The Heroes of Norumbega (Rough Notes)

When we as a culture say that we have begun a “settlement”, we rarely mean that we are settled. Settling new land is violent, trudging, and painful. The people... most people are not built for such work. We have brought them with us to be useful in small ways– to build houses and raise livestock and raise young ones– but they cannot flatten the mountains that stand in our way, or blaze the trail that we seek. Many of them don’t hear the call of the land that we seek, they cannot see the green fields of Vinland when they sleep. They need Icons, Others... they need Heroes to lead them.

Heroes are not like the others, they do not belong with the People. They are outcast, set apart, forced by destiny and expectation to go out and forge a new trail for the People to follow. They do not know this new land any more than we do, but they are not afraid of it, and will not be deterred.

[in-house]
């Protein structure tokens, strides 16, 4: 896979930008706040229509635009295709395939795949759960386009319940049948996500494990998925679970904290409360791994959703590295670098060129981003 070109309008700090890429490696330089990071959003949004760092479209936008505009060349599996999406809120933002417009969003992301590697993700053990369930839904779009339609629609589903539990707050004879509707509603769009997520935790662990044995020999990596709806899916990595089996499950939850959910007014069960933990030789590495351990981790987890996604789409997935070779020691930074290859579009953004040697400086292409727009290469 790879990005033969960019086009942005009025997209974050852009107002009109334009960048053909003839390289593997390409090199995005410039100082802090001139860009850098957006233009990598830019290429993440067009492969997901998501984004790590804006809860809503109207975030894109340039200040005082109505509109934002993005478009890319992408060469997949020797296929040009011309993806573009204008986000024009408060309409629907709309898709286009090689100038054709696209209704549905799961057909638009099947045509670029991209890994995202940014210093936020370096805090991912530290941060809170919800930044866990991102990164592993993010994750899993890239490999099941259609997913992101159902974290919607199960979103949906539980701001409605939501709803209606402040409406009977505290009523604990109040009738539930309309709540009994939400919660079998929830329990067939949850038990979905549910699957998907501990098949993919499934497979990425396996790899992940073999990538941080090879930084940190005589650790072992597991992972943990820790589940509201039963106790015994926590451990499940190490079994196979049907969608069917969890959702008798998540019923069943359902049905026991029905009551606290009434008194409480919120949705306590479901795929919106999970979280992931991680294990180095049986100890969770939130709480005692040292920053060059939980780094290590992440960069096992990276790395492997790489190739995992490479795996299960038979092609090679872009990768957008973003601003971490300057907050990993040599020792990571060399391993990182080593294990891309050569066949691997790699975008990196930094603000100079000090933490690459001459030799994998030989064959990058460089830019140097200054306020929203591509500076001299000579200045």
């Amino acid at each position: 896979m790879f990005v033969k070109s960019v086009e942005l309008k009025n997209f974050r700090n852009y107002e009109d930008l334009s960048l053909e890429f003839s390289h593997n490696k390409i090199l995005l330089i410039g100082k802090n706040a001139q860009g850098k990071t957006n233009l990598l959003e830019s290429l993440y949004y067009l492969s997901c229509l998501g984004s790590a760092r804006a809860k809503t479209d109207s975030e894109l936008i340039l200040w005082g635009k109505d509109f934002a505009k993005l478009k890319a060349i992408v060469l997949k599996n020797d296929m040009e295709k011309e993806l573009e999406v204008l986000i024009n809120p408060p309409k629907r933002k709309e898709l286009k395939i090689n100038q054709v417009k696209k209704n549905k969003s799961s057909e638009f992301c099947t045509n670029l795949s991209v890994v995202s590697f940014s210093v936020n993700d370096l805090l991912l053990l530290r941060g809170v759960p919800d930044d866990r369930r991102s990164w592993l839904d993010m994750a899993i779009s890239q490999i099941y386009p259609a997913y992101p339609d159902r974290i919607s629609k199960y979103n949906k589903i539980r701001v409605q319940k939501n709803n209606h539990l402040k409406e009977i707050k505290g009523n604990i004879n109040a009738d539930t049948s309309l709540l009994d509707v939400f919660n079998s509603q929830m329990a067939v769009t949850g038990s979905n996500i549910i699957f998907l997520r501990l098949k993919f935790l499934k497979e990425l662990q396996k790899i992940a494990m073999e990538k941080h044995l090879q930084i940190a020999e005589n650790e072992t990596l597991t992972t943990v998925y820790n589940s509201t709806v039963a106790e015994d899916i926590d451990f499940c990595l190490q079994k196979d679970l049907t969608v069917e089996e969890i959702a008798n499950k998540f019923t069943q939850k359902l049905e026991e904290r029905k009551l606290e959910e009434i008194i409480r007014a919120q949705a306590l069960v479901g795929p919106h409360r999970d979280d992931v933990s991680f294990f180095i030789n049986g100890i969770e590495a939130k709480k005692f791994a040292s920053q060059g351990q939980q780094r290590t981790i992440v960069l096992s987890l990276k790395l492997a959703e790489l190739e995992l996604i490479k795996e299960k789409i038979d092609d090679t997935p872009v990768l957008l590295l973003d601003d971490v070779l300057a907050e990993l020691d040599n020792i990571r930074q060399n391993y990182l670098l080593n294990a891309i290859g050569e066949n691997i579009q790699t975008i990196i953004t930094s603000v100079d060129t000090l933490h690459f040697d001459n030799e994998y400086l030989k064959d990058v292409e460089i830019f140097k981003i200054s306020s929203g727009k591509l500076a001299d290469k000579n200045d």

Below are those that we need to lead us. Each comes around only once per generation, if we’re lucky.


Every hero has within them what we will refer to as the five basic Attributes. These are the elements of a heroic soul, the building blocks of the spirit, and are what are channeled into each action of consequence in a hero’s life.


While it burns, the Flame represents many things. While, yes, it is often associated with destruction and pain inflicted, it can also be cleansing. A hero’s flame represents the physical effect they have on the outside world-- clearing paths, piercing obstacles, and creating a new beginning.


The Stream represents a swiftness towards a point on the horizon. Though it may encounter many things in its path, it does not slow. A stream is also a continuum, and cannot be defined to any one of its individual parts. Is a raindrop a stream before it has joined the flow? A hero’s Stream represents their own swiftness in the world, and their ability to flow around objects, attuning with nature as a raindrop to the stream.